In conclusion, males and smokers have normally higher serum calcitonin levels than their counterparts according to the results of this large sample-sized study of healthy Korean adults. Taking into account the several variables known to induce hypercalcitoninemia can help to interpret moderately elevated serum calcitonin levels and reduce further unnecessary examinations by suspecting MTC in these subjects. Specific calcitonin reference range should be provided considering gender and smoking status, which may ameliorate the role of serum calcitonin in screening for MTCs.

Supplementary Information



No potential conflict of interest relevant to this article was reported.


Conception or design: E.S., T.Y.K., Y.K.S., H.K.K., W.G.K. Acquisition, analysis, or interpretation of data: E.S., M.J.J., H.J.Y., S.J.B., T.Y.K., W.B.K., H.K.K., W.G.K. Drafting the work or revising: E.S., W.B.K., Y.K.S., W.G.K. Final approval of the manuscript: E.S., M.J.J., H.J.Y., S.J.B., T.Y.K., W.B.K., Y.K.S., H.K.K., W.G.K.


This study was supported by a grant (No. 2021IL0039) from Asan Institute for Life Sciences, Asan Medical Center, Seoul, Korea.

Fig. 1
Serum calcitonin level according to gender in (A) group 1, (B) group 2, and (C) group 3 subjects. SD, standard deviation.
Fig. 2
Serum calcitonin level according to (A) age and (B) body mass index in male and female subjects in group 3.
Fig. 3
Association between serum calcitonin level and smoking status in (A) male and (B) female subjects of group 3. SD, standard deviation.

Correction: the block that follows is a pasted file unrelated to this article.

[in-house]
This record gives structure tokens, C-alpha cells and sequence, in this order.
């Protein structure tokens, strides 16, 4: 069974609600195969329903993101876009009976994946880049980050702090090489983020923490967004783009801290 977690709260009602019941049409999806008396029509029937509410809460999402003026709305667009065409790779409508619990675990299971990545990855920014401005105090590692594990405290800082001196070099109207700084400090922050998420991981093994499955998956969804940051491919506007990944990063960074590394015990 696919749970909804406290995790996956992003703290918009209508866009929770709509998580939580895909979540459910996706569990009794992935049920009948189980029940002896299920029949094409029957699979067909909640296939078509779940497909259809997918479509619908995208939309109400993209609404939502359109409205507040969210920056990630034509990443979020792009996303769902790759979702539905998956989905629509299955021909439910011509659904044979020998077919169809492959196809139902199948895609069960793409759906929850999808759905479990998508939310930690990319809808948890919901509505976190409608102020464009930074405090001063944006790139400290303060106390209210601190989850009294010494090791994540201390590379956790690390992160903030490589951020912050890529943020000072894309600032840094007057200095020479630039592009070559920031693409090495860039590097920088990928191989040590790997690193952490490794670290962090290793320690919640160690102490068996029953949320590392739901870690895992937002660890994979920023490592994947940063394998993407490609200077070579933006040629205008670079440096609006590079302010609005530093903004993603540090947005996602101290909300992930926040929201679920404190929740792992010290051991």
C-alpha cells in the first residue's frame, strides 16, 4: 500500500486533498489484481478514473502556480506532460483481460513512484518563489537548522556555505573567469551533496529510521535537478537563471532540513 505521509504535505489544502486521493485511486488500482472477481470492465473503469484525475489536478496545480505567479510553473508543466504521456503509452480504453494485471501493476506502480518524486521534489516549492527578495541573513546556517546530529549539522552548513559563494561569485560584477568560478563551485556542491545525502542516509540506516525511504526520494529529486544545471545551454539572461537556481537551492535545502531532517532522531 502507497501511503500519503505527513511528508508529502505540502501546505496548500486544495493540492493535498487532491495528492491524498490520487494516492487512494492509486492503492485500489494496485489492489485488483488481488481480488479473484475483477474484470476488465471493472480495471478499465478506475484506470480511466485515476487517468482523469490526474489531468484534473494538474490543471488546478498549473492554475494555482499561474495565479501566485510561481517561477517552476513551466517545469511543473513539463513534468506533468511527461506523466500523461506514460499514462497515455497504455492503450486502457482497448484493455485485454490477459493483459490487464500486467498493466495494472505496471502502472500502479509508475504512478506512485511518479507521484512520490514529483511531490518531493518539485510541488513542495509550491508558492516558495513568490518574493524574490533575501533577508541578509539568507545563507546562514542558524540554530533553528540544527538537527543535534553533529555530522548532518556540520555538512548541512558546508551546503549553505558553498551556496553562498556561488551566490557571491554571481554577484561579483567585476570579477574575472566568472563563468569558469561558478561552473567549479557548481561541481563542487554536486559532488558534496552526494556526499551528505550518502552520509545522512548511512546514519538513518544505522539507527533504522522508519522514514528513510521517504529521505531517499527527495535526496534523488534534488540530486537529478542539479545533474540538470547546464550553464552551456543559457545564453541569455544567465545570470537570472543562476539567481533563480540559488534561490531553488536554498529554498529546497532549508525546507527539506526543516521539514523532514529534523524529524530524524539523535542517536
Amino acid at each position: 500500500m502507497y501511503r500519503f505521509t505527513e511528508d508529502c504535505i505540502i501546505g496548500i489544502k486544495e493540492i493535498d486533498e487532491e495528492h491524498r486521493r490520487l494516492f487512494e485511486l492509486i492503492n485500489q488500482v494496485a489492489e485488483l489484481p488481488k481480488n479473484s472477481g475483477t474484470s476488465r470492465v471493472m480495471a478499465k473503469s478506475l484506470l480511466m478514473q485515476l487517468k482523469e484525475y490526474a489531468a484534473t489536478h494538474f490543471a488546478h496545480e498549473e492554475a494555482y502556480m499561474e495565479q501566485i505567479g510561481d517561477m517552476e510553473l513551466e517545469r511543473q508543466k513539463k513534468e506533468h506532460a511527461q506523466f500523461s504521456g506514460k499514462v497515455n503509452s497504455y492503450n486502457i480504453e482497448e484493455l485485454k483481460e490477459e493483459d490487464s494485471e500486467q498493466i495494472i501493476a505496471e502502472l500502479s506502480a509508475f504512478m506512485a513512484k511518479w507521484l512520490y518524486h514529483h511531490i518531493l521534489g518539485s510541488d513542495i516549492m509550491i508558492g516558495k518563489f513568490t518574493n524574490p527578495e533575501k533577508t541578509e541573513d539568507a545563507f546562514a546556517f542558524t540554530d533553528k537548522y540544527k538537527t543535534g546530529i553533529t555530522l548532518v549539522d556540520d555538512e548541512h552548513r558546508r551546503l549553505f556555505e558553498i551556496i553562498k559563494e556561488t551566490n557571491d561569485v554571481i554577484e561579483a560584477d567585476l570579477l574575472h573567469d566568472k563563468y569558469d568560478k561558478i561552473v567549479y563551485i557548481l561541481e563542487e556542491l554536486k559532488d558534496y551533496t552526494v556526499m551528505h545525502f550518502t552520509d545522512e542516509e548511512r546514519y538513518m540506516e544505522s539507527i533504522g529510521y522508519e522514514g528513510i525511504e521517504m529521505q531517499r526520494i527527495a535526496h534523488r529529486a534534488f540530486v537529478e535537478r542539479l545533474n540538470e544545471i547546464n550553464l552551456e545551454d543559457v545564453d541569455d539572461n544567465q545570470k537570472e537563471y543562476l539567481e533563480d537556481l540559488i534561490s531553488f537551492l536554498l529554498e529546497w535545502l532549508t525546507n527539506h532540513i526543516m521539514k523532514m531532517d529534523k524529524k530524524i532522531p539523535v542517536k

Fig. 4
Comparison of mean serum calcitonin levels according to gender within the same smoking status in (A) group 1, (B) group 2, and (C) group 3 subjects. Error bars show standard error of the mean.
Table 1
Baseline Characteristics of the Study Subjects
Characteristic Total (n=10,566) Male (n=6,341) Female (n=4,225) P value
Age, yr 55.0 (49.0-60.0) 54.0 (48.0-60.0) 55.0 (49.0-60.0) 0.025

Body mass index, kg/m2 23.5 (21.6-25.5) 24.3 (22.5-26.0) 22.3 (20.5-24.3) <0.001

Smoking <0.001
 Nonsmoker 5,225 (49.5) 1,269 (20.0) 3,956 (93.6)
 Ex-smoker 2,962 (28.0) 2,840 (44.8) 122 (2.9)
 Current smoker 2,379 (22.5) 2,232 (35.2) 147 (3.5)

Corrected calcium, mg/dL 9.3 (9.0-9.5) 9.3 (9.0-9.5) 9.3 (9.0-9.5) 0.270

Thyroid dysfunction 490 (4.6) 186 (2.9) 304 (7.2) <0.001

T4 replacement 172 (1.6) 51 (0.8) 121 (2.9) <0.001

Calcitonin, pg/mL 2.3±1.9 2.7±2.1 1.9±1.5 <0.001

Values are expressed as median (interquartile range), number (%), or mean±standard deviation.

T4, thyroxine.

Table 2
Distribution of Serum Calcitonin Concentrations (95th Percentile)
Variable Male, pg/mL Female, pg/mL
Group 1
 Nonsmoker 1.5-6.5 1.5-3.5
 Ex-smoker 1.5-7.0 1.5-4.1
 Smoker 1.5-8.1 1.5-3.3

Group 2
 Nonsmoker 1.5-5.8 1.5-3.6
 Ex-smoker 1.5-7.2 1.5-3.8
 Smoker 1.5-8.0 1.5-3.2

Group 3
 Nonsmoker 1.5-5.7 1.5-3.6
 Ex-smoker 1.5-7.1 1.5-3.9
 Smoker 1.5-7.9 1.5-3.3
Table 3
Possible Factors Associated with Hypercalcitoninemia in Subjects with Serum Calcitonin Level of >10 pg/mL (n=69)
Variable No. (%)
Autoimmune thyroid disease 8 (11.6)
Chronic kidney disease (stage ≥3) 2 (2.9)
Proton pump inhibitors 14 (20.3)
H2 blockers 2 (2.9)
Steroid 2 (2.9)
Other malignancies 3 (4.3)
Smoking (ex- or current) 33 (47.8)
Unknown 5 (7.2)